With an aim to protect EA games from tampering and cheaters, Electronic Arts (EA) has announced that it is launching EA AntiCheat (EAAC) for PC games this fall.
EAAC is a kernel-mode anti-cheat and anti-tamper solution developed in-house at Electronic Arts.
“At Electronic Arts we are committed to creating a safe and fair experience for all of our players,” Elise Murphy – Sr. Director, Game Security and Anti-Cheat, said in a blogpost.
“PC cheat developers have increasingly moved into the kernel, so we need to have kernel-mode protections to ensure fair play and tackle PC cheat developers on an even playing field,” Murphy added.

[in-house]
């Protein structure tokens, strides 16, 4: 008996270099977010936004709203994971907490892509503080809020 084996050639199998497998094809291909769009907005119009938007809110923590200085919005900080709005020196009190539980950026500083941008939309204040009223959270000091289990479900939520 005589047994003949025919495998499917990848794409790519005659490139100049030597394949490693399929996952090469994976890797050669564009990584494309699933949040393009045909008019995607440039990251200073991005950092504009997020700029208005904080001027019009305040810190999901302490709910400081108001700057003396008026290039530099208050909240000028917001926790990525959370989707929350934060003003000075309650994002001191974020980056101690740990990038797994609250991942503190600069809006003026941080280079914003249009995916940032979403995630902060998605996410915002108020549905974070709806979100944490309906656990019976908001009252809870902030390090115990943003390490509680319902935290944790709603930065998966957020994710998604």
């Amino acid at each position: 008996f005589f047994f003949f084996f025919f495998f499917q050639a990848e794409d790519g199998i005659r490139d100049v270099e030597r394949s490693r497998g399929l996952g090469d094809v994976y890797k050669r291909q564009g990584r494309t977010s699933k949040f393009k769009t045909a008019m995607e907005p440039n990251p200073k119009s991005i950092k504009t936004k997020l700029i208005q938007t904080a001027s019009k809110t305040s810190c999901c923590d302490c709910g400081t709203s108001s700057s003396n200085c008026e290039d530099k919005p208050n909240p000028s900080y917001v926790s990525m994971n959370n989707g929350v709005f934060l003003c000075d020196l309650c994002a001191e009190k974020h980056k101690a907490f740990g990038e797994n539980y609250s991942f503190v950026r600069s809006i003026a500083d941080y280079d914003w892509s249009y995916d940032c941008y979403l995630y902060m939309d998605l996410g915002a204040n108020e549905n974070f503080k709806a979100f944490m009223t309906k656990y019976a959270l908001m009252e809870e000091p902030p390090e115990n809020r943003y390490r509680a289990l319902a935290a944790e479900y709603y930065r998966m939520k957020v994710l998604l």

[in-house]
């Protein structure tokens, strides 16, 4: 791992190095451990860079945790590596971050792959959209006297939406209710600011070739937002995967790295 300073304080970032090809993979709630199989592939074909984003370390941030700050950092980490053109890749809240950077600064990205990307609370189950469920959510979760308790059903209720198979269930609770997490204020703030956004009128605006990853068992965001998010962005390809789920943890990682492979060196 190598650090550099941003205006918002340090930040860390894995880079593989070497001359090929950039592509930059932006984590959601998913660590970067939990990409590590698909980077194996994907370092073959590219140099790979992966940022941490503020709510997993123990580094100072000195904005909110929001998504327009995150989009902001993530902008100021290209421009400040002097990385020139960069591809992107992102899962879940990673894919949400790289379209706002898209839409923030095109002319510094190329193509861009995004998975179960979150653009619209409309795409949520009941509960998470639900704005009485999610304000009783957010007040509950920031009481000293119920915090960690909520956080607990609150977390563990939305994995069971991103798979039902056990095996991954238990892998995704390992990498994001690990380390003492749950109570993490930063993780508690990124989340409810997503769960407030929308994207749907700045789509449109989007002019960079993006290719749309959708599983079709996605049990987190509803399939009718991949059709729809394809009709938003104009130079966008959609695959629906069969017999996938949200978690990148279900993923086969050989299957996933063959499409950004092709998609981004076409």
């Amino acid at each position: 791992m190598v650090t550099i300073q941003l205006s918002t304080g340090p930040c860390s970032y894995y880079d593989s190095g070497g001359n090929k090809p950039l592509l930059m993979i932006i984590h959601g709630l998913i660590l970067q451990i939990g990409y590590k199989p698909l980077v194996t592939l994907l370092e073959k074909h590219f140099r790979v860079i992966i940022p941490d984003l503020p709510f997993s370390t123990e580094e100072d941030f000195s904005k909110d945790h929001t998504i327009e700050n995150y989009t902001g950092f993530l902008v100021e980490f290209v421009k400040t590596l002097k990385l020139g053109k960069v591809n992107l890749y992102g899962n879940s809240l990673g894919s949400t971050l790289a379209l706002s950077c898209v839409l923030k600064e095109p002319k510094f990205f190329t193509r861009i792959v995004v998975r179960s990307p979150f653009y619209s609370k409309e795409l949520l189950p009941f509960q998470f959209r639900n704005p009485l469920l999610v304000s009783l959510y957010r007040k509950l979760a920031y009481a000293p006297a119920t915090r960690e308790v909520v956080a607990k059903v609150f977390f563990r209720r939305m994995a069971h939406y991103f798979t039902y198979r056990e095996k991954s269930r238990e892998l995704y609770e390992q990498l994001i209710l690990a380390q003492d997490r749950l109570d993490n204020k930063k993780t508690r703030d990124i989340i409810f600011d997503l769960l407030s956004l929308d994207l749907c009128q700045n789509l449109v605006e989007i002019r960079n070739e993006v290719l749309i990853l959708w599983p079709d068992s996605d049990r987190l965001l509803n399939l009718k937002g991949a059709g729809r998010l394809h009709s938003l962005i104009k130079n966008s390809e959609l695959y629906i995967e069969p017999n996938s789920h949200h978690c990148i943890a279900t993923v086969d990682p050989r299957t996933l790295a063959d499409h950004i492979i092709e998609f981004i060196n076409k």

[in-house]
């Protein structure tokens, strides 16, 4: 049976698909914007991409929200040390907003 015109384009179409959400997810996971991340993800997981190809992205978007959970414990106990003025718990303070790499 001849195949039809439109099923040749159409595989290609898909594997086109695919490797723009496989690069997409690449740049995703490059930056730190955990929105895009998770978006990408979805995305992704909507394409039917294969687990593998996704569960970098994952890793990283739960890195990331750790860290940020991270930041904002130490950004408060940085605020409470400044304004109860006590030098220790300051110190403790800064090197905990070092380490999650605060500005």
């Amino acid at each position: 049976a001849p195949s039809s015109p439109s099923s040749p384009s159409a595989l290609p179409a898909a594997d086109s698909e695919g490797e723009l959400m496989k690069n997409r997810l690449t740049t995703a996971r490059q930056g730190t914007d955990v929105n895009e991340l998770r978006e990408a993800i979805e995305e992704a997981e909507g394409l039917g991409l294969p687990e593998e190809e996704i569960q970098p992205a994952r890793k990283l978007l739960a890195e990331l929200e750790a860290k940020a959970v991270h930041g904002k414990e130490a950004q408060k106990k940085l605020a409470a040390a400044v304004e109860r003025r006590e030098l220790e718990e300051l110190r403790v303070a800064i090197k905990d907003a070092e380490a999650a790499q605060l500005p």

According to the platform, third party anti-cheat solutions are often opaque to its teams, and prevent them from implementing additional privacy controls or customisations that provide greater accuracy and granularity for EA-specific game modes.
“With EAAC we have full stack ownership of the security and privacy posture, so we can fix security issues as soon as they may arise. With that in mind, let’s tackle a few of the common questions you may have,” Murphy said.
Kernel level anti-cheat needed for games that are highly competitive and contain many online modes like FIFA 23.
When cheat programmes operate in kernel space, they can make their cheat functionally invisible to anti-cheat solutions that live in user-mode, the platform said.